See this article for more ways a hostile government can screw around with abortion care.

The second problem with Luxon’s assurance is the forced birth movement’s history of saying whatever they have to in order to get what they want.

Crisis pregnancy centres all over the world use misleading advertising to get pregnant people through the door so they can browbeat them out of seeking abortion care. Forced birth advocates trot out the old myths about abortion causing infertility, breast cancer, and mental illness. Local forced birthers peddle the myth that New Zealand’s abortion law is the most “extreme” in the world, and allows for abortions “right up to birth.” Conservative Supreme Court justices lied to the US Senate in their confirmation hearings, saying they believed Roe was settled law, when they fully intended to reverse it.

It would be foolish to ignore this propensity in others who believe as Luxon does. Luxon may or may not be lying himself, but we must consider the possibility.

This is because of the third problem with Luxon’s assurance: the risk/exposure calculation. 

How much risk a person is willing to take on depends on how much loss a contrary outcome will expose them to. If the possible loss is small, a person may be willing to take on more risk than they would if the possible loss is great. 

What is at stake here? Our fundamental human right to bodily autonomy. Our ability to choose our own futures, to follow our dreams when those dreams do not lead to parenthood. In some cases, our very lives. The stakes are beyond huge.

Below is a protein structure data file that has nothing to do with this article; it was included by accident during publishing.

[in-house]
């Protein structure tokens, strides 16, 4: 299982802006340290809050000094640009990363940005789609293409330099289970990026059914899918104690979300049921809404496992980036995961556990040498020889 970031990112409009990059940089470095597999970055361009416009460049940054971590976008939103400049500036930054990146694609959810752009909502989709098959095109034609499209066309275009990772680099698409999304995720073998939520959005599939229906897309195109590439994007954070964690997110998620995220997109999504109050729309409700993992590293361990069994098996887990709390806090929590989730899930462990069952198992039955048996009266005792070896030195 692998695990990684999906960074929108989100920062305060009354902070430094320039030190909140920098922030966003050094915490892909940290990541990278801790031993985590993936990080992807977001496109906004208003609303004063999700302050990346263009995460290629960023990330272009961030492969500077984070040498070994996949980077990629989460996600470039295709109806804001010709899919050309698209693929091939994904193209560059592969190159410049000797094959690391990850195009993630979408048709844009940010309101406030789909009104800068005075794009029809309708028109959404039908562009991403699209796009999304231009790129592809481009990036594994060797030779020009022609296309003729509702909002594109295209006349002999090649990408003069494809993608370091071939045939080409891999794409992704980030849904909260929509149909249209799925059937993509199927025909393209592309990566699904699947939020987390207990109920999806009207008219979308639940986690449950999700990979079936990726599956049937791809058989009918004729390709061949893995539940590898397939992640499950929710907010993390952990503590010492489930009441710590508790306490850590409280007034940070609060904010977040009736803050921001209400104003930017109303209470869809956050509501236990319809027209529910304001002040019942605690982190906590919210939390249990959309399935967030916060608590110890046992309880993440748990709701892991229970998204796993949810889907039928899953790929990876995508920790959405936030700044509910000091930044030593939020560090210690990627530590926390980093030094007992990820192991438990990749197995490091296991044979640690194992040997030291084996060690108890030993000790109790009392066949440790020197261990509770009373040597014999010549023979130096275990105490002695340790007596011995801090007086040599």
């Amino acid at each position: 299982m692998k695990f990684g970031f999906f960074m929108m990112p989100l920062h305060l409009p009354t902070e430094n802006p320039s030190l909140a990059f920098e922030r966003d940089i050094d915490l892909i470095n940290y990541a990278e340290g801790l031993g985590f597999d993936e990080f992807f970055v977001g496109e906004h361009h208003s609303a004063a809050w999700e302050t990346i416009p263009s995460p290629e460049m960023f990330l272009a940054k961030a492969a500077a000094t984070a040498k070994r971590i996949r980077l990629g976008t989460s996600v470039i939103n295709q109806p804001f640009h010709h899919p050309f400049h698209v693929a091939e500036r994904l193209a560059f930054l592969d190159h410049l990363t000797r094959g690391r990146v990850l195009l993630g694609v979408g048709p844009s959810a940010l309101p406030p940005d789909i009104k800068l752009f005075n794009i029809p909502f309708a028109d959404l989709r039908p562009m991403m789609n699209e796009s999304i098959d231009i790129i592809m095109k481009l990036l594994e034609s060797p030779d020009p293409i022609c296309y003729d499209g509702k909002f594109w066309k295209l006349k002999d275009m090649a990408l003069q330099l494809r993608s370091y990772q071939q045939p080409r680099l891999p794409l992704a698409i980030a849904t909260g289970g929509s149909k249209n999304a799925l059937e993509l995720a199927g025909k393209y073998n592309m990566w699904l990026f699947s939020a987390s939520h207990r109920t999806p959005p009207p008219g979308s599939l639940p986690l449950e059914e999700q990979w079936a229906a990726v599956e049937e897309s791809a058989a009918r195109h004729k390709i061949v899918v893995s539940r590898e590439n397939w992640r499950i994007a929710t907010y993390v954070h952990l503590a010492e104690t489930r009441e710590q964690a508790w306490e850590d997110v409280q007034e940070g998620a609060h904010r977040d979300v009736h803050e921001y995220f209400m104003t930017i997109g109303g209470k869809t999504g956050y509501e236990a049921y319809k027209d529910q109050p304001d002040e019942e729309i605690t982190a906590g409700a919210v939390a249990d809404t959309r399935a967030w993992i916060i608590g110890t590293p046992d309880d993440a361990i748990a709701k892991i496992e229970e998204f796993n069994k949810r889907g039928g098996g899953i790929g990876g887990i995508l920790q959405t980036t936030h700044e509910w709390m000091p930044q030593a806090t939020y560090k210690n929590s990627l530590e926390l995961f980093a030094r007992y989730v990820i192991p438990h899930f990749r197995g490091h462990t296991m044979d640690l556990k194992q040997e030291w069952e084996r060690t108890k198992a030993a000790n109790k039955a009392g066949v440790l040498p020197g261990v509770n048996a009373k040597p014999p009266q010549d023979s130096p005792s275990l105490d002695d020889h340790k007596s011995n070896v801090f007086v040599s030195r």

The people of Aotearoa have the right to decide how much they are willing to risk on Luxon’s word. 

The tumult in the US demonstrates the frightening truth that once we discover we have been lied to, it’s too late to save ourselves. This could be the US’s lasting legacy – an object lesson in believing people when they tell you who they are. It’s our choice whether or not we follow in American footsteps. 

 

Book Review: The Lie That Binds

Book Review: The Lie That Binds

by Margaret Sparrow

All eyes are now on the US with the prospect that Roe.v. Wade will be overturned by a decision of the Supreme Court, 49 years after it was passed. How and why has this come about? 

This book is not the latest word on the topic but I found it when I was exploring what our American counterpart NARAL Pro Choice America has to say on the situation in the US. NARAL was formed in 1969 just two years before ALRANZ. Like us they have campaigned over the years for reproductive freedom. Ilyse Hogue was born in 1969 and served as President of NARAL for eight years from 2013-2021, retiring last year.